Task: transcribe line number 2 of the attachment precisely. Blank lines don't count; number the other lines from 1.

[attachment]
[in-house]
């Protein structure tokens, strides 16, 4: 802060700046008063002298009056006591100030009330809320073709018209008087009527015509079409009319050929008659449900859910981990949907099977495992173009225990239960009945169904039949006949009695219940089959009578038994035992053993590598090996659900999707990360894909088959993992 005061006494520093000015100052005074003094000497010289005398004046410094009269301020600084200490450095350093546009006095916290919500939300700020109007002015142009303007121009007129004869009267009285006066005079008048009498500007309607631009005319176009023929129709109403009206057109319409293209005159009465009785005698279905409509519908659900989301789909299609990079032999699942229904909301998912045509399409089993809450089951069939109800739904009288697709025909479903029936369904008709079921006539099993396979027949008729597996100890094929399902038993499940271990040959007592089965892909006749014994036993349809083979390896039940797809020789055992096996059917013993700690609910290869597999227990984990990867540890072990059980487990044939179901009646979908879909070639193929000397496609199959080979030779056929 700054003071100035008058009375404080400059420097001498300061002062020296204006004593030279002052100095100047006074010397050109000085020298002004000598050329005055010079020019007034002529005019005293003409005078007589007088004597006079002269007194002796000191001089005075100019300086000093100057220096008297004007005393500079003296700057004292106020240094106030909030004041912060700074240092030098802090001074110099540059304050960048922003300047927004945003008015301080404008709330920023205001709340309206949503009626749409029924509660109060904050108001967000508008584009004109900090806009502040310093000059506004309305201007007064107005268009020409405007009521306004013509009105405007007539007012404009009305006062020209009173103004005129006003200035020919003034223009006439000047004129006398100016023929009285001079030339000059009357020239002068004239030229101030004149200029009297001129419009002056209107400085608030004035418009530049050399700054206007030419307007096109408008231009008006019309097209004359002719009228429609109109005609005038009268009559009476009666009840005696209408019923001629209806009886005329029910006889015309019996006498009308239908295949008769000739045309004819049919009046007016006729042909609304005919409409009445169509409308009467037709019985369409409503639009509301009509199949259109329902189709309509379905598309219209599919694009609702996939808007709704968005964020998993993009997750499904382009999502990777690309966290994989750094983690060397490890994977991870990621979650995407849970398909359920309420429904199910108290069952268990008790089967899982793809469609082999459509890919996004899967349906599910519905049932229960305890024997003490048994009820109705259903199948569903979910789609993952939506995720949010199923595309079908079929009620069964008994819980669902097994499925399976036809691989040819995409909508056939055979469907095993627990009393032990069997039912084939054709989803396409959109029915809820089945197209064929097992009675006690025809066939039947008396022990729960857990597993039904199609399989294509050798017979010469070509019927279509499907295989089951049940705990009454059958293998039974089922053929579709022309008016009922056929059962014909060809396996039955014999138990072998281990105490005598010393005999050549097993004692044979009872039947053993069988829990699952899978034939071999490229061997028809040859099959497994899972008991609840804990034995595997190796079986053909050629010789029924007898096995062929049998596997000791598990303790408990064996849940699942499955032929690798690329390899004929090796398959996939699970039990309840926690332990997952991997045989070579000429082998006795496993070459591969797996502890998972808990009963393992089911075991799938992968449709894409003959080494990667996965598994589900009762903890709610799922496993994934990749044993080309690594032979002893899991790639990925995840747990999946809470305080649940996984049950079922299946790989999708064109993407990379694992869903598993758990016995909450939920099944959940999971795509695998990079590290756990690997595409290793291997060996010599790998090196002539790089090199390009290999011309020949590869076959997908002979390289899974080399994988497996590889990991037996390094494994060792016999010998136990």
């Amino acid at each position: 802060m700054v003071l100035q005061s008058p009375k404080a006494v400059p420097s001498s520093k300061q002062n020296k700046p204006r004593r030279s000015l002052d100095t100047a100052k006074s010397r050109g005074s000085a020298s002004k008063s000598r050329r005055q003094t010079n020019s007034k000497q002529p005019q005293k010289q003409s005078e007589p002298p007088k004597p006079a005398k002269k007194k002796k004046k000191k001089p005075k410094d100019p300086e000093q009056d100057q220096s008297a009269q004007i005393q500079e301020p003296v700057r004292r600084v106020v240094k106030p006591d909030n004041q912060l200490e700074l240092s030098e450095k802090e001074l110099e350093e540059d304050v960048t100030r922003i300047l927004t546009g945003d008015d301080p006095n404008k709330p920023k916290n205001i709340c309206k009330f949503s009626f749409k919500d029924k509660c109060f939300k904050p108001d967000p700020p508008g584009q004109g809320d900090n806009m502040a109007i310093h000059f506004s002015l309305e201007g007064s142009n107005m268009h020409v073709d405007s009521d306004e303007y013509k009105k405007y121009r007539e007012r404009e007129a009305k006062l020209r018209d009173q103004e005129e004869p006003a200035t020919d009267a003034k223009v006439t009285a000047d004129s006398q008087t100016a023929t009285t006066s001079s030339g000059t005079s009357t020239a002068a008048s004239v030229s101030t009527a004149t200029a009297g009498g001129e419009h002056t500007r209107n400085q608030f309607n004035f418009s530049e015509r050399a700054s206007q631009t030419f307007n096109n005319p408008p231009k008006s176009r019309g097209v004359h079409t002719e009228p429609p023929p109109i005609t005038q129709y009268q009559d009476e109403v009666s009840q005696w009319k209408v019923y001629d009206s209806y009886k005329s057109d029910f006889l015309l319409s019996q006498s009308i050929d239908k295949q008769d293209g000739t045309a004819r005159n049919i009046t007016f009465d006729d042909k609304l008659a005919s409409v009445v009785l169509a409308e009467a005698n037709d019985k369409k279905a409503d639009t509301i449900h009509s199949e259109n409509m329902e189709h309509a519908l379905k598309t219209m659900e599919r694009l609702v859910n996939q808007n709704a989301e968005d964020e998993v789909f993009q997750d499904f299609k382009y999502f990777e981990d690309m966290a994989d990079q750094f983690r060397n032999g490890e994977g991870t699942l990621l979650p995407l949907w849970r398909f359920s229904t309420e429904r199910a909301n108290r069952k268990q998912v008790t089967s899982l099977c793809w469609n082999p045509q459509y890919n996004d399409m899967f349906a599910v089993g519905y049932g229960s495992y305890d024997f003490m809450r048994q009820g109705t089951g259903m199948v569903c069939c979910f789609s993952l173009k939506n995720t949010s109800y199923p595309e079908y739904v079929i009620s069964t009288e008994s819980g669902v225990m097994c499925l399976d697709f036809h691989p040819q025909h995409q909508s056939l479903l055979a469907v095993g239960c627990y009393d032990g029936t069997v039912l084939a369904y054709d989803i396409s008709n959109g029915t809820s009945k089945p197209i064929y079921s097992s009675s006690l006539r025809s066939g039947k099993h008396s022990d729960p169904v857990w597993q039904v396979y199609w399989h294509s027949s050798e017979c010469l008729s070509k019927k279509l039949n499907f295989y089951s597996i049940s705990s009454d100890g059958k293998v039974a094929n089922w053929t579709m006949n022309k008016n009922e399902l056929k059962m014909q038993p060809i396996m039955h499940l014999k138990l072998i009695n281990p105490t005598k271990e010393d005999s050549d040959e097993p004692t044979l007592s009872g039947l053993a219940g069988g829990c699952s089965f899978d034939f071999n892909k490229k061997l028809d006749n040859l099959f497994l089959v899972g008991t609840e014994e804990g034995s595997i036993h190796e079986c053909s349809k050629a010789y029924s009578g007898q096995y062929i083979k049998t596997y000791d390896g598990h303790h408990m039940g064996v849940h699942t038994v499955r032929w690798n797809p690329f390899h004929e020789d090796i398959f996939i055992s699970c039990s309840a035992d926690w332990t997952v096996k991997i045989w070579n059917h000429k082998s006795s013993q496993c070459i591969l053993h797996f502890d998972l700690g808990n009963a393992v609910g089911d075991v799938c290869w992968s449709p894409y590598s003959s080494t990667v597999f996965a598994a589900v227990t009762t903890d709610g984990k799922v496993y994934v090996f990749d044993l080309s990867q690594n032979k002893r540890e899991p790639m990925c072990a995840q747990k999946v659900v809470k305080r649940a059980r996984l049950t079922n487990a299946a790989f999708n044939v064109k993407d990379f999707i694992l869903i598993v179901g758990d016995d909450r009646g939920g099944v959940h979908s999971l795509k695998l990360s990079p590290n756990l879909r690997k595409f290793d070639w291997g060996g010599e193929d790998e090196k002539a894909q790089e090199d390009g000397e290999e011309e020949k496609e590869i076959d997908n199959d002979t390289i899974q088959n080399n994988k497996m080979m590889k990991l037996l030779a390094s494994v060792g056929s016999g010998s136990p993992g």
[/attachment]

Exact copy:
């Protein structure tokens, strides 16, 4: 802060700046008063002298009056006591100030009330809320073709018209008087009527015509079409009319050929008659449900859910981990949907099977495992173009225990239960009945169904039949006949009695219940089959009578038994035992053993590598090996659900999707990360894909088959993992 005061006494520093000015100052005074003094000497010289005398004046410094009269301020600084200490450095350093546009006095916290919500939300700020109007002015142009303007121009007129004869009267009285006066005079008048009498500007309607631009005319176009023929129709109403009206057109319409293209005159009465009785005698279905409509519908659900989301789909299609990079032999699942229904909301998912045509399409089993809450089951069939109800739904009288697709025909479903029936369904008709079921006539099993396979027949008729597996100890094929399902038993499940271990040959007592089965892909006749014994036993349809083979390896039940797809020789055992096996059917013993700690609910290869597999227990984990990867540890072990059980487990044939179901009646979908879909070639193929000397496609199959080979030779056929 700054003071100035008058009375404080400059420097001498300061002062020296204006004593030279002052100095100047006074010397050109000085020298002004000598050329005055010079020019007034002529005019005293003409005078007589007088004597006079002269007194002796000191001089005075100019300086000093100057220096008297004007005393500079003296700057004292106020240094106030909030004041912060700074240092030098802090001074110099540059304050960048922003300047927004945003008015301080404008709330920023205001709340309206949503009626749409029924509660109060904050108001967000508008584009004109900090806009502040310093000059506004309305201007007064107005268009020409405007009521306004013509009105405007007539007012404009009305006062020209009173103004005129006003200035020919003034223009006439000047004129006398100016023929009285001079030339000059009357020239002068004239030229101030004149200029009297001129419009002056209107400085608030004035418009530049050399700054206007030419307007096109408008231009008006019309097209004359002719009228429609109109005609005038009268009559009476009666009840005696209408019923001629209806009886005329029910006889015309019996006498009308239908295949008769000739045309004819049919009046007016006729042909609304005919409409009445169509409308009467037709019985369409409503639009509301009509199949259109329902189709309509379905598309219209599919694009609702996939808007709704968005964020998993993009997750499904382009999502990777690309966290994989750094983690060397490890994977991870990621979650995407849970398909359920309420429904199910108290069952268990008790089967899982793809469609082999459509890919996004899967349906599910519905049932229960305890024997003490048994009820109705259903199948569903979910789609993952939506995720949010199923595309079908079929009620069964008994819980669902097994499925399976036809691989040819995409909508056939055979469907095993627990009393032990069997039912084939054709989803396409959109029915809820089945197209064929097992009675006690025809066939039947008396022990729960857990597993039904199609399989294509050798017979010469070509019927279509499907295989089951049940705990009454059958293998039974089922053929579709022309008016009922056929059962014909060809396996039955014999138990072998281990105490005598010393005999050549097993004692044979009872039947053993069988829990699952899978034939071999490229061997028809040859099959497994899972008991609840804990034995595997190796079986053909050629010789029924007898096995062929049998596997000791598990303790408990064996849940699942499955032929690798690329390899004929090796398959996939699970039990309840926690332990997952991997045989070579000429082998006795496993070459591969797996502890998972808990009963393992089911075991799938992968449709894409003959080494990667996965598994589900009762903890709610799922496993994934990749044993080309690594032979002893899991790639990925995840747990999946809470305080649940996984049950079922299946790989999708064109993407990379694992869903598993758990016995909450939920099944959940999971795509695998990079590290756990690997595409290793291997060996010599790998090196002539790089090199390009290999011309020949590869076959997908002979390289899974080399994988497996590889990991037996390094494994060792016999010998136990």